Journal of Psychology & Psychotherapy

Journal of Psychology & Psychotherapy
Open Access

ISSN: 2161-0487


Hasad (Malicious Envy) and Ghibtah (Descent Envy): History, Culture and Philosophy

Iqbal Akhtar Khan and Umair Ghani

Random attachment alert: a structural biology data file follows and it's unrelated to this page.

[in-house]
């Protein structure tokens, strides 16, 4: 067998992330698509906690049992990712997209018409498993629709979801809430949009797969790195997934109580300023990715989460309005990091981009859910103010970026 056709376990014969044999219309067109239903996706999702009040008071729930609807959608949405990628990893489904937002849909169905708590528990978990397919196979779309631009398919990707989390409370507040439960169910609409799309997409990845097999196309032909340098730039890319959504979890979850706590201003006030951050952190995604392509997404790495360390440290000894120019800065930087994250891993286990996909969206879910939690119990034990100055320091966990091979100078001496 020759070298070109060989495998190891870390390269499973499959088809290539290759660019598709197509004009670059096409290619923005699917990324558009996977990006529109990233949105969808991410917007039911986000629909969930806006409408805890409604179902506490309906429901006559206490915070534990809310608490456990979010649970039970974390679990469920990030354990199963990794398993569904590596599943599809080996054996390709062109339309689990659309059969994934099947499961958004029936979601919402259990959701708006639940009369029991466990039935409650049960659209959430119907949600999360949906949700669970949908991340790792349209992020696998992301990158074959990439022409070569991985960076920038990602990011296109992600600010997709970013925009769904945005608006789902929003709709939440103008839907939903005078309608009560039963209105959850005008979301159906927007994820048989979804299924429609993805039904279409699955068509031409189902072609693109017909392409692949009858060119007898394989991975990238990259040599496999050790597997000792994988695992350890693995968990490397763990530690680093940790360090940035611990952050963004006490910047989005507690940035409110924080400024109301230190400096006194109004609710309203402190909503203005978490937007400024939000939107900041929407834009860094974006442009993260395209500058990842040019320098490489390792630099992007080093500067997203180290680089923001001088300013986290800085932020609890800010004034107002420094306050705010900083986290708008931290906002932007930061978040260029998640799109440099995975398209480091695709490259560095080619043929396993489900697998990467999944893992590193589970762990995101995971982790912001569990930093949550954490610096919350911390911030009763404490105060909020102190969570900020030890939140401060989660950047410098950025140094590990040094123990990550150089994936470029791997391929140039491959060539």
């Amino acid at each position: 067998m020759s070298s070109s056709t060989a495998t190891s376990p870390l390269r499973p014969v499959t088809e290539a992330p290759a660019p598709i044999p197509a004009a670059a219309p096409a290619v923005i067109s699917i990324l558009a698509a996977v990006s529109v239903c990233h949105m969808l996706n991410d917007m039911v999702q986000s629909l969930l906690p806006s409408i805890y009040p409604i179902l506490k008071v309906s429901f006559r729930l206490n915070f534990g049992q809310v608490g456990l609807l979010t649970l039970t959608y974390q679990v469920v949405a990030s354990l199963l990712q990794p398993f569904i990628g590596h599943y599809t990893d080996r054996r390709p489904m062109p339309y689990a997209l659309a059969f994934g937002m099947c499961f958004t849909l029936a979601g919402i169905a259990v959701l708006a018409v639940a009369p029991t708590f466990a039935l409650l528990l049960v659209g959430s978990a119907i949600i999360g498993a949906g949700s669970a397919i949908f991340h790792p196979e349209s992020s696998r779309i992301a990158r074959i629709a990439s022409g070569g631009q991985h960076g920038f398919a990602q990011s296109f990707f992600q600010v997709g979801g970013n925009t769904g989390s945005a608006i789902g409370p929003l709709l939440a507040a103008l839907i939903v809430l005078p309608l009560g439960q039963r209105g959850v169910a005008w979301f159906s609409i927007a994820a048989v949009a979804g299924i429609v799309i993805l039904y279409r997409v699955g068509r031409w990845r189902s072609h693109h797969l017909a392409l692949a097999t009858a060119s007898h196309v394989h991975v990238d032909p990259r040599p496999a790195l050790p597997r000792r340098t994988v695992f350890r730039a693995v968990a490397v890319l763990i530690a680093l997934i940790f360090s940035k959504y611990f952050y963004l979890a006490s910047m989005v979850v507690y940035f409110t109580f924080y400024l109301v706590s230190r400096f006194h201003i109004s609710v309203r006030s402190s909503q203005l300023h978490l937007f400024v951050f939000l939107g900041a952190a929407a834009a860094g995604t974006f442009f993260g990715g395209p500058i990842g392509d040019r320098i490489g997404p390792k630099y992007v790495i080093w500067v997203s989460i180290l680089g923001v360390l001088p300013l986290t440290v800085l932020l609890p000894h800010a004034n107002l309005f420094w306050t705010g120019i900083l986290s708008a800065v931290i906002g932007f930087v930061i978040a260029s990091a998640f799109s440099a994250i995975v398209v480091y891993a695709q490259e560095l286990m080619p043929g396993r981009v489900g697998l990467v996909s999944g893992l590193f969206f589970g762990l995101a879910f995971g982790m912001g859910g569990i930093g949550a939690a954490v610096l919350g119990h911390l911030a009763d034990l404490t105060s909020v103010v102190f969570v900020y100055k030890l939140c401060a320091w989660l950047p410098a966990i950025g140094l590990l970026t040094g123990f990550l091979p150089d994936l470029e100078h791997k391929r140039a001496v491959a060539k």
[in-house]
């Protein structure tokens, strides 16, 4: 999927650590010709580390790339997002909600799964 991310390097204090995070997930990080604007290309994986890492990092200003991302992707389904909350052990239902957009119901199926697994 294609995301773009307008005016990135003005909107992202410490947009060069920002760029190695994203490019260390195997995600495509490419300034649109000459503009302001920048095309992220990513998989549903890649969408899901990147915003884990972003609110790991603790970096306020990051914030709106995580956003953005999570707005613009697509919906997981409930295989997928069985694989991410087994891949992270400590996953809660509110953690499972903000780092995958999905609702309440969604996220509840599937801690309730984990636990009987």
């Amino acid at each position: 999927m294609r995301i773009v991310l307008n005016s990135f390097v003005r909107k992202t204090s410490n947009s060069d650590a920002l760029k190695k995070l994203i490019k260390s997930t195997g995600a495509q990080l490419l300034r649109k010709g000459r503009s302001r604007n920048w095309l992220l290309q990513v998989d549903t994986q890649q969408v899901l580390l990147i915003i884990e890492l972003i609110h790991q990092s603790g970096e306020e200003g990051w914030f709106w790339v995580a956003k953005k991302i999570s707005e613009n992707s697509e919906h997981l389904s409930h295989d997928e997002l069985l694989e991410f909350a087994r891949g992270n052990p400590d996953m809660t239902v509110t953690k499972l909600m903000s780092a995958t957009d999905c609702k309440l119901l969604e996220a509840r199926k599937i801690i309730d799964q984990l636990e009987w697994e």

Hasad, an Arabic word, comes from Ha-sa-da which is ‘to dislike that someone should possess a blessing and/or happiness and to want that blessing and/or happiness to be removed from that individual and/or be transferred from him to oneself’. Its widely accepted substitute, in English, is ‘Envy’. The origin of Hasad can arguably be traced to social comparison, usually of “Aristotle’s Potters against Potters” pattern. The classification into malicious envy and Ghibtah (descent envy) is based on the focus of the envier (Subject) on the ‘Rival’ or the ‘good’, respectively. The focus on the ‘Rival’ is the outcome of negative emotions which give rise to destructive energy, culminating in deleterious consequences for the ‘Subject’, ‘pulling him further down’. This morally reproachable approach is ‘Hasad’ (malicious envy). Conversely, the focus on ’good’ is the outcome of constructive emotions which produce pro-active energy making the ‘Subject’ feel motivated to ‘pulling himself up’, resulting in self-improvement. This morally laudable approach is Ghibtah (descent envy). Envy is simultaneously a fascinating and a dreadful emotion with positive and negative facets, depending upon the doctrine of Khair (good) and Sharr (evil). The identification of ‘Envy Spot on the Brain’ is a great scientific breakthrough. It is quite possible that the surgical procedure ‘Deep Brain Stimulation’, presently employed successfully to treat a variety of disabling neurological symptoms (mainly of Parkinson’s Disease), will be able to treat envy, and the dream of an ‘envy free set up’ be realized.